Media and metadata storage: The solution stores uploaded videos and output video in Amazon S3, which offers durable, highly available and scalable data storage at low cost. All the media, profiling and task metadata are stored in Amazon DynamoDB NoSQL database service that, for example, allows users to keep track of the tasks’ status and other relevant information.

Event-driven services and monitoring: We leverage Amazon CloudWatch and Amazon EventBridge to monitor in real-time every component and make responsive actions during the Step Functions workflow.


In this blog post, we focus on the Step Functions workflow using AWS AI/ML services in order to generate the summarized content and select the most relevant video frame sequence.

Starting with Amazon Transcribe StartTranscriptionJob API, we simply transcribes the original video stored in Amazon S3 into text. With additional Request Parameters from the API, we are able to get both the full text and other metadata in JSON and SRT (subtitle) file formats.

The following is an example of our workload’s Amazon Transcribe output in JSON format:

    "jobName": "203b2cad-ed24-4670-8ba6-b9c836d7c48b",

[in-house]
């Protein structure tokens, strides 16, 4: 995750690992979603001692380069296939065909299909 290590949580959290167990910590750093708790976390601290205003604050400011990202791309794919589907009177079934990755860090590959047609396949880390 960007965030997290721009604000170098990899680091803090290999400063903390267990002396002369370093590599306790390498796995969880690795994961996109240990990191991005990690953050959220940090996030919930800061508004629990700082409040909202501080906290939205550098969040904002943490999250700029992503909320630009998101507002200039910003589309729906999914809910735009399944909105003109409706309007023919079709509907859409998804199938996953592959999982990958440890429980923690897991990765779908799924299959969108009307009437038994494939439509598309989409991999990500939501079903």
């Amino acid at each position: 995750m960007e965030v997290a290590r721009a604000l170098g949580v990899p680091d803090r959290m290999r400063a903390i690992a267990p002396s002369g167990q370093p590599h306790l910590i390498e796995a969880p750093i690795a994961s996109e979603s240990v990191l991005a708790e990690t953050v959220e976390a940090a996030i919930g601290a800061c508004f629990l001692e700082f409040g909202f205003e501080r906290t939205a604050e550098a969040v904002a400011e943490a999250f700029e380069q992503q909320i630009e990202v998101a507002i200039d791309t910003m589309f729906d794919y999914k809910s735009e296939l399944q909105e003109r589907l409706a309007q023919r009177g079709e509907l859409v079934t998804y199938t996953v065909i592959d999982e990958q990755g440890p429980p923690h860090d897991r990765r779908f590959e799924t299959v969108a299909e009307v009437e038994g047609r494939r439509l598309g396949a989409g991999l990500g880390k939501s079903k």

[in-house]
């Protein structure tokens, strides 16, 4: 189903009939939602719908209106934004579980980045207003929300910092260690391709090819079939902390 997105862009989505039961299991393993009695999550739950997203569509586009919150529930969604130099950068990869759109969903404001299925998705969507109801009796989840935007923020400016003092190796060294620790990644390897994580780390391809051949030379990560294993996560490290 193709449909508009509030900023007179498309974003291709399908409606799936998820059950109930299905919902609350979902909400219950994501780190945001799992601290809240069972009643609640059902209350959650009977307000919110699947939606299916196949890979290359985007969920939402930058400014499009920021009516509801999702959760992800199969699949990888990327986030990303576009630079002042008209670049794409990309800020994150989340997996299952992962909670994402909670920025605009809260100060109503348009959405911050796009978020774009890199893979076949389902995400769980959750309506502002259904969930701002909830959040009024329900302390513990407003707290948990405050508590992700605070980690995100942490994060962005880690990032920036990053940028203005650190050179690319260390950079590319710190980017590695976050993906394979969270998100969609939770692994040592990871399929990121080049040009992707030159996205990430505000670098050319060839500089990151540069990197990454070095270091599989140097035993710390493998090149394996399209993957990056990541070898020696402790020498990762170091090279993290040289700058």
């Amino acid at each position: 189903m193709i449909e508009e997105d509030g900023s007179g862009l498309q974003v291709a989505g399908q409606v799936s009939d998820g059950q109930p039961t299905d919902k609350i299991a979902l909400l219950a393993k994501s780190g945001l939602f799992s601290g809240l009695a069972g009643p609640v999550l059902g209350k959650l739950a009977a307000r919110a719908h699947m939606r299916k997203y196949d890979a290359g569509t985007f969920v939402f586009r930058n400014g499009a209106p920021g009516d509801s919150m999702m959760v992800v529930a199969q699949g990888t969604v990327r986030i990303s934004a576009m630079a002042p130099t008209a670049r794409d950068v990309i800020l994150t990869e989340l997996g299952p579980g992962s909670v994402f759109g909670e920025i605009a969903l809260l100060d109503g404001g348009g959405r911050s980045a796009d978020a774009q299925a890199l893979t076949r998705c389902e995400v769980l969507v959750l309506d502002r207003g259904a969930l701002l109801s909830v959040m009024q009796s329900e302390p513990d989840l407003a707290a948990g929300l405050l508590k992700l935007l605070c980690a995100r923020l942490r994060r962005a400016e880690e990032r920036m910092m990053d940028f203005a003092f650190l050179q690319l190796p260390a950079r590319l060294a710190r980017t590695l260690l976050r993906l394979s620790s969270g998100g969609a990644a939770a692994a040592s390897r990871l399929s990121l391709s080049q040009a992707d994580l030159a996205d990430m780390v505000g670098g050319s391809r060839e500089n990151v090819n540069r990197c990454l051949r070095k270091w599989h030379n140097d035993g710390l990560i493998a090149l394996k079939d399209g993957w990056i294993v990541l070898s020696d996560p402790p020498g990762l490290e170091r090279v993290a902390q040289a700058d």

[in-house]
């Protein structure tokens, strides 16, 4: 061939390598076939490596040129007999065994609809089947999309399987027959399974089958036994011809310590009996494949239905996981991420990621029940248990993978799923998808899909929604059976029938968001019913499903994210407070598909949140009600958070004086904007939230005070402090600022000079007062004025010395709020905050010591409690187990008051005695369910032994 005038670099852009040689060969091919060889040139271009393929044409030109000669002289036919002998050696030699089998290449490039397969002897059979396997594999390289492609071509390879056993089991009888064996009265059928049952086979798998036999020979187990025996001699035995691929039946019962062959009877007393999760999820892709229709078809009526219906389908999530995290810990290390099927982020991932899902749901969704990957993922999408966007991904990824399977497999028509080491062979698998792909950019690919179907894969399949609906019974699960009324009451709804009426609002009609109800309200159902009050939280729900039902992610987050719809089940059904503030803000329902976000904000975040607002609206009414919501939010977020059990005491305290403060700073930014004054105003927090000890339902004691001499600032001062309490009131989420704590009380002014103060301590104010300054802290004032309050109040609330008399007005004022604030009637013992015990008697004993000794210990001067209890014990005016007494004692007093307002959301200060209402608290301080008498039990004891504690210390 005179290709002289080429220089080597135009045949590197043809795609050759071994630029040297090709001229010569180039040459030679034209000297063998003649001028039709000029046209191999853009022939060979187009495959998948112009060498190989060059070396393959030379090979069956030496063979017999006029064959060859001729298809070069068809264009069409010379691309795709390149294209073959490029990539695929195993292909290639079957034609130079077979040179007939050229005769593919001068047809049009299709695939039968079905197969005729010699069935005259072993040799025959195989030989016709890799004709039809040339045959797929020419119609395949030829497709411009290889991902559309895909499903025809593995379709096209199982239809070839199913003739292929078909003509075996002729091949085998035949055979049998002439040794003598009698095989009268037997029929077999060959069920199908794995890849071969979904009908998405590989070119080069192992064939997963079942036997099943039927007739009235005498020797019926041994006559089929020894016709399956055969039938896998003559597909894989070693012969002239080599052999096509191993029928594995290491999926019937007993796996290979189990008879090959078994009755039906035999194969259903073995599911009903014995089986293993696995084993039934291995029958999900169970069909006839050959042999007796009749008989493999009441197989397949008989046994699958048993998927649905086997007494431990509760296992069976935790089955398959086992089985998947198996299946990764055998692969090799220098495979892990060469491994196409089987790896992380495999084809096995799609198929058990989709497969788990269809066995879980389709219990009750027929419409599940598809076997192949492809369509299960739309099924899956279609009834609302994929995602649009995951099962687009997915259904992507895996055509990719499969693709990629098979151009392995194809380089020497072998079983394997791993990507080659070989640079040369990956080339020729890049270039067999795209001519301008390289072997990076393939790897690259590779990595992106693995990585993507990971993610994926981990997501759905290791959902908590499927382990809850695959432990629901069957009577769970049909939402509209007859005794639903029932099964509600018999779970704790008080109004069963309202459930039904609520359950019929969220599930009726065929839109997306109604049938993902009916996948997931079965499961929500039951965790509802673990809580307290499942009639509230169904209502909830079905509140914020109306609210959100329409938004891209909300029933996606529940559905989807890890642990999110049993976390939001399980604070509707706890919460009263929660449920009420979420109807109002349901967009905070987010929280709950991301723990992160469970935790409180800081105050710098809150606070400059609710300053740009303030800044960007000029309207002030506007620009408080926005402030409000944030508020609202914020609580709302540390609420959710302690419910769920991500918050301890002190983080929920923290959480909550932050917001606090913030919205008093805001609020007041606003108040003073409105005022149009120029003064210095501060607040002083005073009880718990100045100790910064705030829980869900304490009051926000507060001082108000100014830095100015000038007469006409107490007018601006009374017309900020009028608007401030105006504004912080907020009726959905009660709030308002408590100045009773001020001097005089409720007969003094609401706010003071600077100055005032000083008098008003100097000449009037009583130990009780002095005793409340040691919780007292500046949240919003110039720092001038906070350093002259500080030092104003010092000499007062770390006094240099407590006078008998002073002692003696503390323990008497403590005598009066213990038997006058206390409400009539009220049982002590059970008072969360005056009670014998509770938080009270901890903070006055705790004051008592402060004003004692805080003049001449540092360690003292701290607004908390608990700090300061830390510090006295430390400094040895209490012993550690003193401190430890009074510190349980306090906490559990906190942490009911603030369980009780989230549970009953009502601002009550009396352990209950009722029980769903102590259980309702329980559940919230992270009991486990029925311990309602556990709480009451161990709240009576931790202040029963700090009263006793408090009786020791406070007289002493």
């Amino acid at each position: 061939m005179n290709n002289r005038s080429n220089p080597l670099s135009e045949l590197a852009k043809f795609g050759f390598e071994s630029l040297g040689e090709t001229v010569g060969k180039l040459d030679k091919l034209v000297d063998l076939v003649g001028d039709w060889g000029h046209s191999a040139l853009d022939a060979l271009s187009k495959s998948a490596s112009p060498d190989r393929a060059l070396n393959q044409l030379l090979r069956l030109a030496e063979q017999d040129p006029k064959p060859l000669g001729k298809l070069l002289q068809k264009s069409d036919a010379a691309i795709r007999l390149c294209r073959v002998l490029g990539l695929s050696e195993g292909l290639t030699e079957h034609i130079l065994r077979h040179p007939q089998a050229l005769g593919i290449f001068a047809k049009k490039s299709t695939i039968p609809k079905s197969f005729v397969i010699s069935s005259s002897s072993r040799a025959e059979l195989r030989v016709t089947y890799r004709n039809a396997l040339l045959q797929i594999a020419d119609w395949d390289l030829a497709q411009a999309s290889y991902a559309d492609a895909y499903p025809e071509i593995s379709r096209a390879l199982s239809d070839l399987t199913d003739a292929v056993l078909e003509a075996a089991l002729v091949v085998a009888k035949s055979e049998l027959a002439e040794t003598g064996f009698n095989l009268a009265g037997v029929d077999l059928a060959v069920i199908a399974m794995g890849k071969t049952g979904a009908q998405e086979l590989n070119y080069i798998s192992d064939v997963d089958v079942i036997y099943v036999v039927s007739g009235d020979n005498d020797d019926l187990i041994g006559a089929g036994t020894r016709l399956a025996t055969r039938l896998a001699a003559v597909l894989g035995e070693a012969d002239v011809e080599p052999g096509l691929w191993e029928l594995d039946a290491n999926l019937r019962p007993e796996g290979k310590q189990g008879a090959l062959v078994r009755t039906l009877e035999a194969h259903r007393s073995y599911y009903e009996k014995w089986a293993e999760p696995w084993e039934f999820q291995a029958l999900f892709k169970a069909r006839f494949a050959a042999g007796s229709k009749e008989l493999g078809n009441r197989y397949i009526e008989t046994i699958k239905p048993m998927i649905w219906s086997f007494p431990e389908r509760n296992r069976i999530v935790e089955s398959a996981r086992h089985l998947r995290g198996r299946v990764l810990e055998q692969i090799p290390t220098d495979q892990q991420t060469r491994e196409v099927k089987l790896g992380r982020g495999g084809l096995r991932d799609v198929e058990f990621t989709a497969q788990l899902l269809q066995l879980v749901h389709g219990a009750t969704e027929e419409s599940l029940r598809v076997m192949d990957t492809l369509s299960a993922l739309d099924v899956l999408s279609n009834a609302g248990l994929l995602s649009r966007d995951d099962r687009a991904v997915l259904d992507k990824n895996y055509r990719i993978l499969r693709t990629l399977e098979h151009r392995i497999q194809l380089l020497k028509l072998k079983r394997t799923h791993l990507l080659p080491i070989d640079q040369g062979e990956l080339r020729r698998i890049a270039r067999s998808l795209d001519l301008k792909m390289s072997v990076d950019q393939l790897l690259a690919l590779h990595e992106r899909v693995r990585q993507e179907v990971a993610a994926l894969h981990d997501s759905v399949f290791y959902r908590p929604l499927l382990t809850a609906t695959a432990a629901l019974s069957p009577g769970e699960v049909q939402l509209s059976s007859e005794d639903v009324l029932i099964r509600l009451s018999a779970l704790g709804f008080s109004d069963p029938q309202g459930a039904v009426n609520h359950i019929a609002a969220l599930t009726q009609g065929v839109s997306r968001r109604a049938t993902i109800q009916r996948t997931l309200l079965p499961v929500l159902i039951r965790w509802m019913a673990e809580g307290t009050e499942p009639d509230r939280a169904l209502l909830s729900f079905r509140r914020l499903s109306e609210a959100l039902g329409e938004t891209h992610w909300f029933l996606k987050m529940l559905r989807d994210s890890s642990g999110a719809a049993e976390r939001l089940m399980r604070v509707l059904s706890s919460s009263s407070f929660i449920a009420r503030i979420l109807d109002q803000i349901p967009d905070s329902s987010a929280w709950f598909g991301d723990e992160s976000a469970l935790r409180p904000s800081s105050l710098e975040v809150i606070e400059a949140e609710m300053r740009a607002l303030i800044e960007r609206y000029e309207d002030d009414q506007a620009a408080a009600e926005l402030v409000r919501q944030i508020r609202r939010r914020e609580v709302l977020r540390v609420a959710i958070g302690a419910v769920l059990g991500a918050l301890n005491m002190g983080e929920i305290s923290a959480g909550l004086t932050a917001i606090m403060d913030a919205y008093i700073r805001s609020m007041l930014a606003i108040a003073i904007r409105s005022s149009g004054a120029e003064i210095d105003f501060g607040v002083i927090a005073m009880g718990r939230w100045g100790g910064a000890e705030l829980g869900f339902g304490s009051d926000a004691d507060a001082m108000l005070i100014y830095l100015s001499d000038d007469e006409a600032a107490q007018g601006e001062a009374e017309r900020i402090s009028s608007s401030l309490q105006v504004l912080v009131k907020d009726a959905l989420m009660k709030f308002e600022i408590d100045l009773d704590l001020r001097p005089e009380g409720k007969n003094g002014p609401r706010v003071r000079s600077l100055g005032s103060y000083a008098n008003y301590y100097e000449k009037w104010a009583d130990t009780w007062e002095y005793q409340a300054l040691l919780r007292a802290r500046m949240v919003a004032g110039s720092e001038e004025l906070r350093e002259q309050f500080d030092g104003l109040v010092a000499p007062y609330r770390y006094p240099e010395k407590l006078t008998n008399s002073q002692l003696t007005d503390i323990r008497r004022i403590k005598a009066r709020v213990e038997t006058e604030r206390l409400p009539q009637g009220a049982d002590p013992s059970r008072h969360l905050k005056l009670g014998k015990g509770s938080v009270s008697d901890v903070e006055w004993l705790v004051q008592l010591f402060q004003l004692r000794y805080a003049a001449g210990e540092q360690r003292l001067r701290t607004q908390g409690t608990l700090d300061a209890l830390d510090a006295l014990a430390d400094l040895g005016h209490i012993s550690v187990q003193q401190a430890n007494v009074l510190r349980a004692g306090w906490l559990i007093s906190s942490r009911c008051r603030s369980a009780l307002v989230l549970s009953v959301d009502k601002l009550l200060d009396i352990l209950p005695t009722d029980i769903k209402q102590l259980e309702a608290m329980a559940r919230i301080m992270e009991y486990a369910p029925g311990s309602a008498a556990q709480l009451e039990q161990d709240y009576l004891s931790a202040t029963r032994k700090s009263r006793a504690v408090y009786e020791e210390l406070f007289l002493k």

"accountId": "6393590*****",
    "results": {
        "transcripts": [{
                "transcript": "AWS is the world's most comprehensive and broadly adopted cloud platform..."}],
        "items": [{
                "start_time": "2.369","end_time": "2.95",
                "alternatives": [{
                        "confidence": "0.902","content": "AWS"}],
                "type": "pronunciation"
    "status": "COMPLETED"

The following is another example of Amazon Transcribe output in SRT (subtitle) format:

00:00:02,369 --> 00:00:06,780
AWS is the world's most comprehensive and broadly adopted cloud platform.

00:00:07,519 --> 00:00:12,369
Millions of customers trust AWS to power their infrastructure and applications.

00:00:13,699 --> 00:00:17,920
Organizations of every type and size are using AWS to lower costs

00:00:18,309 --> 00:00:21,129
become more agile and innovate faster.